And the hedge funds made it so. And the institutions gave them more money.
While not quite on par with God’s messaging to Moses (or Mel Brooks’s infamous “15, Oy! 10, 10 commandments!” scene in History of the World Part I), the collective response to institutional investors’ demands that hedge funds get their act together in the post-2008 financial world is being acted upon in spades, showing up in the amount of cash flowing into hedge funds’ coffers.
According to research firm Preqin’s latest Hedge Fund Spotlight released this month (click here to download the PDF), capital sourced from institutional investors has grown to 61% of hedge fund assets from about 45% in 2008. Meanwhile, nearly half of the survey respondents said the fact that institutions had invested more money had caused them to put in place tougher risk management controls.
The report, which surveyed 60 hedge funds that collectively manage $95 billion in assets, found that 42% also said the rising institutional base of clients has led to a reduction in the fees they charged on their funds, while 21% of hedge funds surveyed have introduced commingled funds as a way to attract or maintain institutional interest.
And nearly 85% said they expect an increase in the proportion of their assets coming from institutional investors over the 12 – 18 months. (See chart below.)
The hedge funds certainly listened.
It’s part of a broader transition that the industry has been collectively making over the past few years. The change comes partly at the behest of poor returns and institutional investor disenchantment and partly thanks to existing and pending regulatory oversight prompting hedge funds to start acting more like mutual funds and other pooled investments that share more and charge less.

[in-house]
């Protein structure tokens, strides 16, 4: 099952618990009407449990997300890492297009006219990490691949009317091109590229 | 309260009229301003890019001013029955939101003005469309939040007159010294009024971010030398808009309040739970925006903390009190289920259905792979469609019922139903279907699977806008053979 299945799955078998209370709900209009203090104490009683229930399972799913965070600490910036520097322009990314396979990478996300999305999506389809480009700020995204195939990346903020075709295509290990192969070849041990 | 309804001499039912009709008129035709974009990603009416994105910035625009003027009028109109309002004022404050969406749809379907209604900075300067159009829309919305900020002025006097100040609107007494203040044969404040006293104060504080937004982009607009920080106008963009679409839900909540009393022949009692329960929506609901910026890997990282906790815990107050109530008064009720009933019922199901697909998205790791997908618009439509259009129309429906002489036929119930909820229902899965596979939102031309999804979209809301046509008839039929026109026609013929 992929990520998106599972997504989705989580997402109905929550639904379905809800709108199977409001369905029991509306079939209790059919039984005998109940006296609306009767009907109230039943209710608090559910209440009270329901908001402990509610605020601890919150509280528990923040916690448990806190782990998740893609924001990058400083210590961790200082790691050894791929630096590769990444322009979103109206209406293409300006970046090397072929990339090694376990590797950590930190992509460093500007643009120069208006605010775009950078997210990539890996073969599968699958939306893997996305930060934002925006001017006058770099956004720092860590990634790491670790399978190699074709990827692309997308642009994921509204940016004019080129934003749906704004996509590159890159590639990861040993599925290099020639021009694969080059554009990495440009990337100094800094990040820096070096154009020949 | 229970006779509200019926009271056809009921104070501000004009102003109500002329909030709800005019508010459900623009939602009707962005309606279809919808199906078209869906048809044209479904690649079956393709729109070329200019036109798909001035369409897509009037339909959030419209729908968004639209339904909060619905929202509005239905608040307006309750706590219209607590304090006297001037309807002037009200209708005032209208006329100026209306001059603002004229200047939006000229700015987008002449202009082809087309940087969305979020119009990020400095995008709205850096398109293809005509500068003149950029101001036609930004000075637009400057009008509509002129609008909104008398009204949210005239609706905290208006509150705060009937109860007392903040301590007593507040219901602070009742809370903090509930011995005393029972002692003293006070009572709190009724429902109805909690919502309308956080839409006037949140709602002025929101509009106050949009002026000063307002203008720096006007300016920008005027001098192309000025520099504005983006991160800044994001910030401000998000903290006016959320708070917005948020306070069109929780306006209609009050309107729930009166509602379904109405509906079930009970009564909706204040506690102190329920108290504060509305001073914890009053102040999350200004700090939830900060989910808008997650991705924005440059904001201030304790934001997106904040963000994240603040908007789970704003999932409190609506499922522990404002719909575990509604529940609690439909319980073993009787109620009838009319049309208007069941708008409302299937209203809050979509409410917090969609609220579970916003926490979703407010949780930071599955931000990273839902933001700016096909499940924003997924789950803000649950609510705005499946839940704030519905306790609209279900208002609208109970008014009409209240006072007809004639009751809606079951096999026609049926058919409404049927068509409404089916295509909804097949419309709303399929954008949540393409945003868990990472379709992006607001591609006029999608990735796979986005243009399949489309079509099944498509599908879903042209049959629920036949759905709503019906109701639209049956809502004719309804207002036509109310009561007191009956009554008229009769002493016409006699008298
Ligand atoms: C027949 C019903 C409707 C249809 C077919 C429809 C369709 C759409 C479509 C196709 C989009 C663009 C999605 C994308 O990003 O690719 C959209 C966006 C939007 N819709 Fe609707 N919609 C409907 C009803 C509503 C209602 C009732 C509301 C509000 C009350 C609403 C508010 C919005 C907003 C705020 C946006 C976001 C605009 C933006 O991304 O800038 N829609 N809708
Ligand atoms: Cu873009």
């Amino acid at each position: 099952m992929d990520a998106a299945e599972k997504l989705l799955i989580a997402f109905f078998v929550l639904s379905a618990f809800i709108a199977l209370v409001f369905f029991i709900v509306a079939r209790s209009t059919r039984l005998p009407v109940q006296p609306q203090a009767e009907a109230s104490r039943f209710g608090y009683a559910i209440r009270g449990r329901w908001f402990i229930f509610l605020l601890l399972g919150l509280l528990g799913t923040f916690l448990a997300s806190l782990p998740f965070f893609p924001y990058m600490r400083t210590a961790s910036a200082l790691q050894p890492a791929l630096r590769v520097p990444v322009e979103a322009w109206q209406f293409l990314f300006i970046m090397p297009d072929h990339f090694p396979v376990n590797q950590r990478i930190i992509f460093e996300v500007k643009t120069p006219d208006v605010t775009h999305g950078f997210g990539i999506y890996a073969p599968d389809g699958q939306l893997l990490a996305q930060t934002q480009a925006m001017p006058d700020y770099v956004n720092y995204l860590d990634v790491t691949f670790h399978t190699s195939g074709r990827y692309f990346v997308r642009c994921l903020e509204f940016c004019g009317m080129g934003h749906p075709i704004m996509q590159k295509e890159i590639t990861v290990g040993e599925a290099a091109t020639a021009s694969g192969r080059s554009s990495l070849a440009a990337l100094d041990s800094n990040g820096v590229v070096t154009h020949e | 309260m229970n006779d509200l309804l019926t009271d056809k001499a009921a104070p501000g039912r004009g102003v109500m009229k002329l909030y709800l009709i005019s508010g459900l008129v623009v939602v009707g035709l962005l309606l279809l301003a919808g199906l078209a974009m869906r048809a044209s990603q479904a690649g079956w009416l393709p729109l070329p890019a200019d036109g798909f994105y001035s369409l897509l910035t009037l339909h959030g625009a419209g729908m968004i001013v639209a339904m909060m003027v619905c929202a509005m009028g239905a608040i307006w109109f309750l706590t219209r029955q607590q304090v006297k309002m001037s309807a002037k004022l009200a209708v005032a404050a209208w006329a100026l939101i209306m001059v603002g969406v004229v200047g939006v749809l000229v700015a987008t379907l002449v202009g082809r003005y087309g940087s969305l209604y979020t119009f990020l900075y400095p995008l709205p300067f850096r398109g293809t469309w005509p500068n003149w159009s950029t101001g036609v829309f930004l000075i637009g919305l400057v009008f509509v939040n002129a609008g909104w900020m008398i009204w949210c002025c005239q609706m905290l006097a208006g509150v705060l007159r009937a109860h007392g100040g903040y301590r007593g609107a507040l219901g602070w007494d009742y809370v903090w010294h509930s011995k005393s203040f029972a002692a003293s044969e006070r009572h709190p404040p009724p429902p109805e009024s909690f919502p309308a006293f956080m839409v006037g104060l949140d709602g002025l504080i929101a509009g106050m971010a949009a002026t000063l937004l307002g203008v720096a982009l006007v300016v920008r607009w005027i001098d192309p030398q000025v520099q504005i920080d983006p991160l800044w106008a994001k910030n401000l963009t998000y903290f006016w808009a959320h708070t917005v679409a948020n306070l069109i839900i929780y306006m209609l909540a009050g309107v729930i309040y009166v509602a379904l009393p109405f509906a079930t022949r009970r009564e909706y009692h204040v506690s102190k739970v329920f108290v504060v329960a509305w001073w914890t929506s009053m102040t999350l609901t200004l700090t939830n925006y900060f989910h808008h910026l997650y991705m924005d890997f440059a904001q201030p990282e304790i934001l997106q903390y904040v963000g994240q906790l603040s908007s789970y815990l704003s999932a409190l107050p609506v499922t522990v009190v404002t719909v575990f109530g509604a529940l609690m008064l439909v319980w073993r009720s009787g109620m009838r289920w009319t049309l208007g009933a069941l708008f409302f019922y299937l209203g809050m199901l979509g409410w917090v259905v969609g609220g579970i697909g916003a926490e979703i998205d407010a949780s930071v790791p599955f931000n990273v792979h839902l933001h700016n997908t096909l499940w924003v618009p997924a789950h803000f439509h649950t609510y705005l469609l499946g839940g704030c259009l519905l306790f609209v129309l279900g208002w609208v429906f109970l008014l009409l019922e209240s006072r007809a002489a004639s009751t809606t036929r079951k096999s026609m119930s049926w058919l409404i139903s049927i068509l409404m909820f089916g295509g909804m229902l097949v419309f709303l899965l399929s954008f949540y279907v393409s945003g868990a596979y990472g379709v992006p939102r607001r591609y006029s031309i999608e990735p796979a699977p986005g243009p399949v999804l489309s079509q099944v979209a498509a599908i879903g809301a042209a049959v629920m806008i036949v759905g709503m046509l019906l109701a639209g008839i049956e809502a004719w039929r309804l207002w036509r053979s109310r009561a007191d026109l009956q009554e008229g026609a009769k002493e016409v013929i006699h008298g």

Even so, not all hedge funds are willing to open the kimono completely: Only 15% of those surveyed said they expect to launch a UCITS-structured hedge fund, even though institutional investors continue to be attracted to their structure and openness.
“UCITS wrappers have traditionally catered for the retail market but institutional investors are increasingly turning to these funds in order to tap into the transparency and liquidity which are at the forefront of their demands from their hedge funds managers in this post-downturn era,” noted the report.
Preqin also highlighted that smaller funds received less capital from institutional investors, with 70% of the respondents saying their biggest challenge in raising institutional capital was overcoming the requirement that funds maintain a minimum level of assets under management.
To be sure, at least one hedge fund has been publicly outed for doing what Preqin’s survey suggests: succumbing to what investors want. Hedge fund giant D.E. Shaw this week reportedly cut its fees to investors.
In the end, God told Moses to lay his stick down on the ground – and he turned it into a serpent. Let’s hope the institutional world’s proverbially similar edict doesn’t lead to serpents biting anyone in the you-know-what or, in tribute to Mel Brooks, another fumbling of the commandments. Thou shall provide full transparency and liquidity!